Vlad offered the bottle of vodka. “No problem. My associate Boris will front you for food and expenses to get started. Just let him know what you need. And of course, I get half.”
Gregor felt his privates clinch but kept his face straight. “Half of what? All I need is the travel cards.”
A toothy grin from The Turk. “50% from you, 50% from the dame.”
Gregor rubbed his eyes, faking boredom. “Not a chance.”
The Turk rapped the counter for vodka. “Heard Raisa got license rights on that atmosphere net of hers. And what about this ceramics plant you’re designing. You can’t build it without upfront capitol. How much will you need?”
All motion in the room seemed to stop as Gregor clenched his jaw hard. That man knew everything. The salty tang of blood where he’d caught his tongue reminded him of the stakes. He shrugged casually. “Not sure yet. Production costs are greatly reduced when you can reduce your power costs. And low gravity may allow more efficient designs. But Raisa’s project comes first.”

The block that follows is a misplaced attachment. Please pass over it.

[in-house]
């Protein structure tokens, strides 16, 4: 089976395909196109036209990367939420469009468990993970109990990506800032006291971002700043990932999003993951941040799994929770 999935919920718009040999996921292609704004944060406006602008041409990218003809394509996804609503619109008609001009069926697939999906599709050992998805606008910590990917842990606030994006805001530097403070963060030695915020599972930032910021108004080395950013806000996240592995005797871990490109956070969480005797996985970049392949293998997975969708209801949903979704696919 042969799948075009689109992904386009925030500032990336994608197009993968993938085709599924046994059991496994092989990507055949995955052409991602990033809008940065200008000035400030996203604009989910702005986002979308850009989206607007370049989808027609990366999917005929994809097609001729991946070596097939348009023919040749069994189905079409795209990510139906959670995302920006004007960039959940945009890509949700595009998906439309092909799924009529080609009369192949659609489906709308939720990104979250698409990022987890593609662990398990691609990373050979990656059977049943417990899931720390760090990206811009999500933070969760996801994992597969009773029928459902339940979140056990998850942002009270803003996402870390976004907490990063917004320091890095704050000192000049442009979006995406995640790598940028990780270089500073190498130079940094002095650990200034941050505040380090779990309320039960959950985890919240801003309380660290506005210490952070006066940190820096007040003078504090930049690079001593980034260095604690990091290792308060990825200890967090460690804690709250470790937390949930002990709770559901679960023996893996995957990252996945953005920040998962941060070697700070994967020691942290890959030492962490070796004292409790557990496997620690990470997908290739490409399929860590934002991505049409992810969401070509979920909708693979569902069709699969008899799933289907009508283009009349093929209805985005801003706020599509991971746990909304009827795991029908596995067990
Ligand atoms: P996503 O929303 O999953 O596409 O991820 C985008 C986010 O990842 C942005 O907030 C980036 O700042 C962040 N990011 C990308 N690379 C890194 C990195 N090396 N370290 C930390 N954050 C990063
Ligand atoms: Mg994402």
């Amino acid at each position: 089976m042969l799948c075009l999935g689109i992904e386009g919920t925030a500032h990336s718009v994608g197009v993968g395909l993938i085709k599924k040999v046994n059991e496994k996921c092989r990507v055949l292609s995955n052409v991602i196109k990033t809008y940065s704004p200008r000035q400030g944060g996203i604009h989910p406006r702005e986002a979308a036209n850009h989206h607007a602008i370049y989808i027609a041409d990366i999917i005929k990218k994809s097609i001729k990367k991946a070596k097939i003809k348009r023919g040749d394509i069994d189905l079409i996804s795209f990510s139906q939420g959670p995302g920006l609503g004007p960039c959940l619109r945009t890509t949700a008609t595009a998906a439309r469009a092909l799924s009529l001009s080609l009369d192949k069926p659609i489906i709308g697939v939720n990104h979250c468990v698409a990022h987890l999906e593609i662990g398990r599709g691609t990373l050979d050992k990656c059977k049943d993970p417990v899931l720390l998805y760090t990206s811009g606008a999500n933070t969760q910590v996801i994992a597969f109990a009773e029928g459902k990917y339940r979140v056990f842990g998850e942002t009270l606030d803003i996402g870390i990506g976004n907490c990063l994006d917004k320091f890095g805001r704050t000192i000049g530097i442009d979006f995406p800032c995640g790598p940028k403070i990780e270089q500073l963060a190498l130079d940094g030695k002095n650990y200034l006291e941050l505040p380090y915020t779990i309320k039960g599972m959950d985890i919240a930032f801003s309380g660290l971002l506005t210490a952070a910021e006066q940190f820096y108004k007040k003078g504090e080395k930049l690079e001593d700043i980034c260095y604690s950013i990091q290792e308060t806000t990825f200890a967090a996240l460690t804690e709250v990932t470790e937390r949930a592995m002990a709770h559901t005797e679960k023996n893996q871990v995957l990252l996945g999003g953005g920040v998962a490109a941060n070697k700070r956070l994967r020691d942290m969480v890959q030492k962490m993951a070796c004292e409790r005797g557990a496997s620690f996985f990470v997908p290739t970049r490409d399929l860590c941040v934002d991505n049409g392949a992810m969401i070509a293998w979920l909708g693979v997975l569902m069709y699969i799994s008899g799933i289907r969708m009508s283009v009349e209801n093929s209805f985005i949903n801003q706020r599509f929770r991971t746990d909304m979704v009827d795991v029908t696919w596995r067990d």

Laughter boomed from the Turk. “Take what you can get before I make it 65%”.
Gregor shrugged. “Just help for her atmosphere nets, I’m going on as her keeper.” Raisa had lived with him for three years and made love once or twice, not nearly enough for Gregor’s tastes. She never really said she liked it. Regardless, he’d protect her from anything.
The Turk rubbed his chin. “Bluffing. I’ll take 50% for Raisa, 25% on yours when you need the help. See Boris.”
Gregor shrugged. “Fine.” He offered his hand. “You’ve got a deal.”
Gregor fingered the ring in his pocket, thinking this was the time when all molecules meet their destination. His lips felt numb and the road appeared twice in his double vision. He carried the visas and credit vouchers. All he had to do was celebrate with Raisa, ask the question, and liftoff.
What would Raisa say? Their business plans tied them together regardless. Would she see the naturalness, the coziness? He crunched down a mint as he walked thrice around their apartment building allowing the cold to sober him. Finally, he stumbled into their apartment, dumping snow clumps on the carpet.